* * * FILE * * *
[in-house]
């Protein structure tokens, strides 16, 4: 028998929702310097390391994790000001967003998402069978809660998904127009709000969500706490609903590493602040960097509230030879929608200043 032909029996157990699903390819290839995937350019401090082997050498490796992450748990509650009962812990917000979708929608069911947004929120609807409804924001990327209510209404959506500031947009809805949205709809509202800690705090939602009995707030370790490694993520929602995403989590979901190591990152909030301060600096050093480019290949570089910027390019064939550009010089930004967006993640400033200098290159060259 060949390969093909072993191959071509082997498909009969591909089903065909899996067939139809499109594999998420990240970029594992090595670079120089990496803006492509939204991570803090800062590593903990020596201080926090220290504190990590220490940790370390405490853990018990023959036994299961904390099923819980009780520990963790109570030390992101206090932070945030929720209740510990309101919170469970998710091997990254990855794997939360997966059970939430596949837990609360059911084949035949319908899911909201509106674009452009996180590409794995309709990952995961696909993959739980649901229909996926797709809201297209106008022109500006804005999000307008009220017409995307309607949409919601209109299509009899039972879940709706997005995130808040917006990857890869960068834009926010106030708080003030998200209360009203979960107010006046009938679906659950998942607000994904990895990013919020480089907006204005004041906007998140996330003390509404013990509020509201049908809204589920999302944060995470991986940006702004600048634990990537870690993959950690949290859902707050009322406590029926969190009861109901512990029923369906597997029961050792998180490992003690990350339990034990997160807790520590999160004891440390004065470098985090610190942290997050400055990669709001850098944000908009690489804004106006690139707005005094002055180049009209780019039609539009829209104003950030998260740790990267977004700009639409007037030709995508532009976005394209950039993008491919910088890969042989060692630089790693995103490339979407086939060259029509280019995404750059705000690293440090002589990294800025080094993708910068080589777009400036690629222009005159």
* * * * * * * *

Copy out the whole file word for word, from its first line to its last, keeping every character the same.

[in-house]
């Protein structure tokens, strides 16, 4: 028998929702310097390391994790000001967003998402069978809660998904127009709000969500706490609903590493602040960097509230030879929608200043 032909029996157990699903390819290839995937350019401090082997050498490796992450748990509650009962812990917000979708929608069911947004929120609807409804924001990327209510209404959506500031947009809805949205709809509202800690705090939602009995707030370790490694993520929602995403989590979901190591990152909030301060600096050093480019290949570089910027390019064939550009010089930004967006993640400033200098290159060259 060949390969093909072993191959071509082997498909009969591909089903065909899996067939139809499109594999998420990240970029594992090595670079120089990496803006492509939204991570803090800062590593903990020596201080926090220290504190990590220490940790370390405490853990018990023959036994299961904390099923819980009780520990963790109570030390992101206090932070945030929720209740510990309101919170469970998710091997990254990855794997939360997966059970939430596949837990609360059911084949035949319908899911909201509106674009452009996180590409794995309709990952995961696909993959739980649901229909996926797709809201297209106008022109500006804005999000307008009220017409995307309607949409919601209109299509009899039972879940709706997005995130808040917006990857890869960068834009926010106030708080003030998200209360009203979960107010006046009938679906659950998942607000994904990895990013919020480089907006204005004041906007998140996330003390509404013990509020509201049908809204589920999302944060995470991986940006702004600048634990990537870690993959950690949290859902707050009322406590029926969190009861109901512990029923369906597997029961050792998180490992003690990350339990034990997160807790520590999160004891440390004065470098985090610190942290997050400055990669709001850098944000908009690489804004106006690139707005005094002055180049009209780019039609539009829209104003950030998260740790990267977004700009639409007037030709995508532009976005394209950039993008491919910088890969042989060692630089790693995103490339979407086939060259029509280019995404750059705000690293440090002589990294800025080094993708910068080589777009400036690629222009005159």